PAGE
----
3) No docking? I don't have multiple monitors. Switching between windows 1500 times a dev session is a PITA. Not only does it break my normal flow (ALT+TAB to editor ALT+TAB back to browser and refresh), it also isn't very compact. I know I *should* have a 24" monitor -- but I don't. Screen real estate is precious.
    4) I can't change styles/css/html on the fly. I can disable styles. But what if I want to test various styles without reloading my page? Being able to do this makes things a ton easier and speeds up development. I can't insert or edit HTML code. This isn't often used by me, but incredibly useful when I need it.

    You are correct. MS does write some good desktop IDEs. But, I think the very fact that they approached this debugger like their other IDEs is part of the problem. The web is NOT the desktop... no matter how much they try to make it so with .net.

    IE8's dev tools are leaps and bounds better than IE7's. But... that's like saying lethal injection is better than the electric chair -- end result is the same. IE will still be at the back of the pack and still be dreaded when I am working on any web app.


    A lot of people will say, "it's a beta". Yes. But remember when IE7 was beta and everyone was screaming, "THIS IS CRAP!", and they still released it a couple of months later. Why do I feel like this is happening again? Oh well, i'm getting offtopic.

    IE8 conclusion, debugger and all: I hate it, I hate it with all my heart. I hate it as much as a human could hate a piece of software.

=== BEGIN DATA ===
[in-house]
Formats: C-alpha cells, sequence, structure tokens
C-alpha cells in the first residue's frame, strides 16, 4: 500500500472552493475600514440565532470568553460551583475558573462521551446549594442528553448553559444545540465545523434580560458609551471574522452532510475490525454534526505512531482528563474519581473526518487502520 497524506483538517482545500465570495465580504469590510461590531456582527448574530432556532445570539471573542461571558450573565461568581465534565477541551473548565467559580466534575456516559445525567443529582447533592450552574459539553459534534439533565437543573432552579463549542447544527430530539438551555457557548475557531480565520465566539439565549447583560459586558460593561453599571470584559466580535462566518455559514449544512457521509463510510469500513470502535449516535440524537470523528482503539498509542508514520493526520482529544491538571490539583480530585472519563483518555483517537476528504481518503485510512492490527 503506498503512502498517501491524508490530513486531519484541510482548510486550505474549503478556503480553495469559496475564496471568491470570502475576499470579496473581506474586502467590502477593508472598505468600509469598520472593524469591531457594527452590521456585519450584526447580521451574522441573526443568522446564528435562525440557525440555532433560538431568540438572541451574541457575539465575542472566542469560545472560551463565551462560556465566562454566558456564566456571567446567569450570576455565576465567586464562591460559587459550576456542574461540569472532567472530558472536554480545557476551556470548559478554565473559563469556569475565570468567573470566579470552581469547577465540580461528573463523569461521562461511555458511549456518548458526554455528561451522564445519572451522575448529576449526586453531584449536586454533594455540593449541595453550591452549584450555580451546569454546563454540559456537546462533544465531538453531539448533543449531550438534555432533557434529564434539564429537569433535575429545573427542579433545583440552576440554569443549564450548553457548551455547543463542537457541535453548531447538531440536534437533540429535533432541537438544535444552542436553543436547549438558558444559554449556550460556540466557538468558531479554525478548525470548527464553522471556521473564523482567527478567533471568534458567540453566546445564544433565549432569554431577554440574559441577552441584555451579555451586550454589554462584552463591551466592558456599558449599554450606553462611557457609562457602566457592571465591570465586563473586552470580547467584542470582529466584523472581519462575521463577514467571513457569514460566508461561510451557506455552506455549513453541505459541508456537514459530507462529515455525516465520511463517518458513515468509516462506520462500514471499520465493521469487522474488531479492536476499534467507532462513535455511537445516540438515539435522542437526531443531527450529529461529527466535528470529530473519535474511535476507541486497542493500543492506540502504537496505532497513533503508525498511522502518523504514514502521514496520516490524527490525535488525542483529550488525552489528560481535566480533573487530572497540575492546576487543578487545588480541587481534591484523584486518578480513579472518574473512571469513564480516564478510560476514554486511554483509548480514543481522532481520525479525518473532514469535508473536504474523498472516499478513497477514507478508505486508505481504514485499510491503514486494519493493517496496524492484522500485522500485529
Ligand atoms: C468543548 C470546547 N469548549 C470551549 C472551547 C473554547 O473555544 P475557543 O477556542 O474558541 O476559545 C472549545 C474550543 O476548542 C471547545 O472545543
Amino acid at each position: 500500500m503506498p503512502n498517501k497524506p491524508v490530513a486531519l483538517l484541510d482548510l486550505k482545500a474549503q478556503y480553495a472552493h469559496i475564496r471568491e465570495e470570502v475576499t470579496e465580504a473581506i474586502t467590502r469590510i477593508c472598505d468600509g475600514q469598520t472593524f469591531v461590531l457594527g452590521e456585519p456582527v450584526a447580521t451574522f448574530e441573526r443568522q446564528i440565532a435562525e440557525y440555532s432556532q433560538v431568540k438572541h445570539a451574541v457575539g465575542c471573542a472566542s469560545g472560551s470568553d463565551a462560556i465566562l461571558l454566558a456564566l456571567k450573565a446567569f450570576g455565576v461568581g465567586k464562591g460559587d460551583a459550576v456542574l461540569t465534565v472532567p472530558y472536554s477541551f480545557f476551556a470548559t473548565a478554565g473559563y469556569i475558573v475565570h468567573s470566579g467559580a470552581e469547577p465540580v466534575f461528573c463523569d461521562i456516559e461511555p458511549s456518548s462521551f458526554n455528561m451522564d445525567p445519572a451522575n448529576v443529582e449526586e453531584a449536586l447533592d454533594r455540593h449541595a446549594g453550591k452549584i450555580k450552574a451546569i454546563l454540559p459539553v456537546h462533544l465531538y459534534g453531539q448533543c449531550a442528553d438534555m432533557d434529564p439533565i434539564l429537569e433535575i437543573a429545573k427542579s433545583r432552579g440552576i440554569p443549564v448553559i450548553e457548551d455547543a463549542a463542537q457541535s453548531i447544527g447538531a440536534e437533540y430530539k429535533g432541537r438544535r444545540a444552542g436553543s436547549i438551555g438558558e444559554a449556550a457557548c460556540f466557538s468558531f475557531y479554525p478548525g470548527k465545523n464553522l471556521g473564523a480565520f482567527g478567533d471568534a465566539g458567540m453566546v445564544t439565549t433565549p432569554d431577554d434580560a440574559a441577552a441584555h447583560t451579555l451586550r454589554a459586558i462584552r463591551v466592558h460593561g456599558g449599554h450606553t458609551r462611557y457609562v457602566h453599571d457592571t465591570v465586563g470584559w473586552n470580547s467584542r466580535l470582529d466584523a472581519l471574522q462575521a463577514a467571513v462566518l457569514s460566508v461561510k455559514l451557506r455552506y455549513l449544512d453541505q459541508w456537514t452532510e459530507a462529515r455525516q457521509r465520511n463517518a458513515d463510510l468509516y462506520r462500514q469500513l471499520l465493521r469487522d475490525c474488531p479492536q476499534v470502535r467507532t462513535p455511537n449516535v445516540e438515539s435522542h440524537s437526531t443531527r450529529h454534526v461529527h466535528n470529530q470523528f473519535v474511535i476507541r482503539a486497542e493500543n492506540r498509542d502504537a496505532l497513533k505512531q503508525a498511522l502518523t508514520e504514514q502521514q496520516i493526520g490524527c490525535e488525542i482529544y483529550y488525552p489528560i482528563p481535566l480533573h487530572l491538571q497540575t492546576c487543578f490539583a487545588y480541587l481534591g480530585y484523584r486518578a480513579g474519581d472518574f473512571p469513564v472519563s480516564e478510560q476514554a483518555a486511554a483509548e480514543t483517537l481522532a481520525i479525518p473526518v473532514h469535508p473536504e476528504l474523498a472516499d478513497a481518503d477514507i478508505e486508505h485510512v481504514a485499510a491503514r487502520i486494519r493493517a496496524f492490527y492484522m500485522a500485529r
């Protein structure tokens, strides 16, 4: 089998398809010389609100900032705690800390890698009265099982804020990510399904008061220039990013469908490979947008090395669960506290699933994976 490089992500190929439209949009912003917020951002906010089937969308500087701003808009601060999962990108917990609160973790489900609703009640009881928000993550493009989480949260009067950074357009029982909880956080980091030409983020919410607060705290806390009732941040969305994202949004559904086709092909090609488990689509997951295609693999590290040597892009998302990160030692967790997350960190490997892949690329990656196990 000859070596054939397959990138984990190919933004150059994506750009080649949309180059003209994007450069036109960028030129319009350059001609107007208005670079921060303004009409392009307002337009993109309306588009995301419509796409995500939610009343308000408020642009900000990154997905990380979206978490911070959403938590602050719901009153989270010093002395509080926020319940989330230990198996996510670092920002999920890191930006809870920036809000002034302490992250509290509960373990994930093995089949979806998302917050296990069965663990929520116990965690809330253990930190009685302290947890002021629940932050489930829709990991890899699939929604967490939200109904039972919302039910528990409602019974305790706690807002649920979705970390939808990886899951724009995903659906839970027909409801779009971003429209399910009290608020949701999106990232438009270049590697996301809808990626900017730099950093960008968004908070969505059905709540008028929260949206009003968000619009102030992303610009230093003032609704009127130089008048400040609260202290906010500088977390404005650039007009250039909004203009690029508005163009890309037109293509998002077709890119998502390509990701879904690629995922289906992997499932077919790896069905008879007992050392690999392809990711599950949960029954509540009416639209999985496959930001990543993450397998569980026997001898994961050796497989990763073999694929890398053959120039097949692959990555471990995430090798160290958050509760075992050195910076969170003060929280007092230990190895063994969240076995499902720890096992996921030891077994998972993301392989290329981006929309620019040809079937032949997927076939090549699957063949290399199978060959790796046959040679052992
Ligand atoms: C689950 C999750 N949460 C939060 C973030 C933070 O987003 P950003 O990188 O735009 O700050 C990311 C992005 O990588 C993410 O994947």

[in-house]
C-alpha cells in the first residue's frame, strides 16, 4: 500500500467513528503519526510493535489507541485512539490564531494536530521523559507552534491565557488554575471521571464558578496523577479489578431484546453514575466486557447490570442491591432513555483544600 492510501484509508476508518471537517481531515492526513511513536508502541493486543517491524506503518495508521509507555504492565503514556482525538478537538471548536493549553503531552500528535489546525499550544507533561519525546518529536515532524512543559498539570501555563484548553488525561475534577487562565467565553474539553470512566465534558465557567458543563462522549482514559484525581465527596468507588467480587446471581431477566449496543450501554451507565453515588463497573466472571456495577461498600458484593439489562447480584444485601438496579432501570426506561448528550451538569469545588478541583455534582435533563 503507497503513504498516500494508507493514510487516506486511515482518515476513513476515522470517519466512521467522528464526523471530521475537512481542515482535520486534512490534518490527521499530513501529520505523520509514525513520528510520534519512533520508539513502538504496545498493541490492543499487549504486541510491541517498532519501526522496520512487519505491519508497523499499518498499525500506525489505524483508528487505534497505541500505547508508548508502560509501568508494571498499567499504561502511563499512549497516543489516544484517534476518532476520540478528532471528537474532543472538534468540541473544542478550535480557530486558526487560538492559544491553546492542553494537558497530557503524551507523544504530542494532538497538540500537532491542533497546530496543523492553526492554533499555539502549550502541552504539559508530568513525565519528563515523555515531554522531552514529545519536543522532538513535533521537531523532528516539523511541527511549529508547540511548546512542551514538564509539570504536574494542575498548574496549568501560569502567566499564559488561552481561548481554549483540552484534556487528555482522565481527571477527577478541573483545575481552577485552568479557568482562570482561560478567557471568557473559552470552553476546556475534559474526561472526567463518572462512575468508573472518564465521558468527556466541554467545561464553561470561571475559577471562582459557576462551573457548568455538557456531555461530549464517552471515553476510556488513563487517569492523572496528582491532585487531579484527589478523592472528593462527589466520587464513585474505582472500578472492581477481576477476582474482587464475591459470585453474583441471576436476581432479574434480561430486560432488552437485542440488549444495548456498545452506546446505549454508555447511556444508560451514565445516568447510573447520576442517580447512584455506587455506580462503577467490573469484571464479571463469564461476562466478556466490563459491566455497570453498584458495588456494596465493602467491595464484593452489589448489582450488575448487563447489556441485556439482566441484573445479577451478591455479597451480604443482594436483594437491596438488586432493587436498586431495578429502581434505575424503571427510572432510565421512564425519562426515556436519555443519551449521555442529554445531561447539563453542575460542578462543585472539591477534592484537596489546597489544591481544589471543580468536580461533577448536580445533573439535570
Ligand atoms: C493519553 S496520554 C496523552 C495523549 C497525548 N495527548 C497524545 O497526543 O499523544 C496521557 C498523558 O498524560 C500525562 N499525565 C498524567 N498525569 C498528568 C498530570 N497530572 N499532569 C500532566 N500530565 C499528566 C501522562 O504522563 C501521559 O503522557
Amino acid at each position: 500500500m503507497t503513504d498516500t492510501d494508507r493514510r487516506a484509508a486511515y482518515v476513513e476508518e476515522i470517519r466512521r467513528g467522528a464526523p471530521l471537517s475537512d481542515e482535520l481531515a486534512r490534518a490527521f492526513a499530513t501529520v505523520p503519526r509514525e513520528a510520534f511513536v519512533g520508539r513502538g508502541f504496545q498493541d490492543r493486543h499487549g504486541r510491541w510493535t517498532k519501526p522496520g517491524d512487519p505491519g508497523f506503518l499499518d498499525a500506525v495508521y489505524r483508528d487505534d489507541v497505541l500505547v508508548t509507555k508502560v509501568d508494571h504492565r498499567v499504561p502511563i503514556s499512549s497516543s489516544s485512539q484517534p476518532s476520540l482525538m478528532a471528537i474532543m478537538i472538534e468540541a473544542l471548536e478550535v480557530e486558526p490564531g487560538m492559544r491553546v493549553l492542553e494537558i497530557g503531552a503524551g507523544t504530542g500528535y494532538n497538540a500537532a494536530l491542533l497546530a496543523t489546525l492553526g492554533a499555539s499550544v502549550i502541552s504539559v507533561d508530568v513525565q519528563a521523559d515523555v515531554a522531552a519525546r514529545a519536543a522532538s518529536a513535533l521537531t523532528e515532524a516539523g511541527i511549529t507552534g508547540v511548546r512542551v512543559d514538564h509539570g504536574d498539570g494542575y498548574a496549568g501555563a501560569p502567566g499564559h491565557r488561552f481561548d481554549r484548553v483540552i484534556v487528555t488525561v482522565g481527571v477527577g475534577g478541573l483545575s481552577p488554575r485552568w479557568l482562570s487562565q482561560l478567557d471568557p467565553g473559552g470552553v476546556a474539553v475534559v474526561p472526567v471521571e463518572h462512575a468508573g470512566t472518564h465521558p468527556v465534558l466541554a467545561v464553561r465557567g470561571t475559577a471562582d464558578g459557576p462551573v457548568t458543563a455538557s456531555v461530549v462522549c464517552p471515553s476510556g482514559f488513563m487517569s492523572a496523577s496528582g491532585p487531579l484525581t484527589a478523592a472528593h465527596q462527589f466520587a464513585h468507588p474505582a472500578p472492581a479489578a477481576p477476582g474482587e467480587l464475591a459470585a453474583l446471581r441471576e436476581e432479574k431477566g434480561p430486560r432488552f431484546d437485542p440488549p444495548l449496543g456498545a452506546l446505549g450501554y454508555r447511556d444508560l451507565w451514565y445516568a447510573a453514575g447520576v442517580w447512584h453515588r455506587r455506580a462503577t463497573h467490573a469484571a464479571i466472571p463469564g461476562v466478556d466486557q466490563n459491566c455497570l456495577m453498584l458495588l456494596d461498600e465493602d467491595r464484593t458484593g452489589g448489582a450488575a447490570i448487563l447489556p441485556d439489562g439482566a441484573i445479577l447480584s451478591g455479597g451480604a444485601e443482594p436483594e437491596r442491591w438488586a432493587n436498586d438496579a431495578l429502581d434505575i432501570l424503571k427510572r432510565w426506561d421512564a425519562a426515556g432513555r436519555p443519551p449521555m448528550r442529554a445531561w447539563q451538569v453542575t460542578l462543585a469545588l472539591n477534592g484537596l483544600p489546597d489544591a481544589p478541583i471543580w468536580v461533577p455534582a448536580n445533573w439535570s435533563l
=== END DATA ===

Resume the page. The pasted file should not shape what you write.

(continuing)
2. Nicholas C. Zakas

    @Cory - it seems like your main complaint is that it's not Firebug.

    1) The immediate window isn't meant to be equivalent to the console. It's a first step, be patient.

    2) I suspect this is done for performance reasons. Firebug really slows down the JavaScript in a page because it injects extra code to allow its functionality. Gmail and other sites now recommend people turn off Firebug for a better experience. In truth, just turning off JavaScript debugging would be good enough.

    3) Resize your browser window. I'd be willing to be that docking will be available soon, but it really doesn't seem like a big deal.

    4) This was in the IE7 developer tools so I suspect it will be included soon.

    Hatred is irrational when referring to software. :) You can feel free to hate it, but that doesn't make it bad software. It isn't the best it could be yet it's still way better than anything we've had for IE before. You can't get Firebug for IE, so unless you want to go back to using alerts for debugging, I'd recommend giving it a chance.

Understanding JavaScript Promises E-book Cover

Demystify JavaScript promises with the e-book that explains not just concepts, but also real-world uses of promises.

Download the Free E-book!

The community edition of Understanding JavaScript Promises is a free download that arrives in minutes.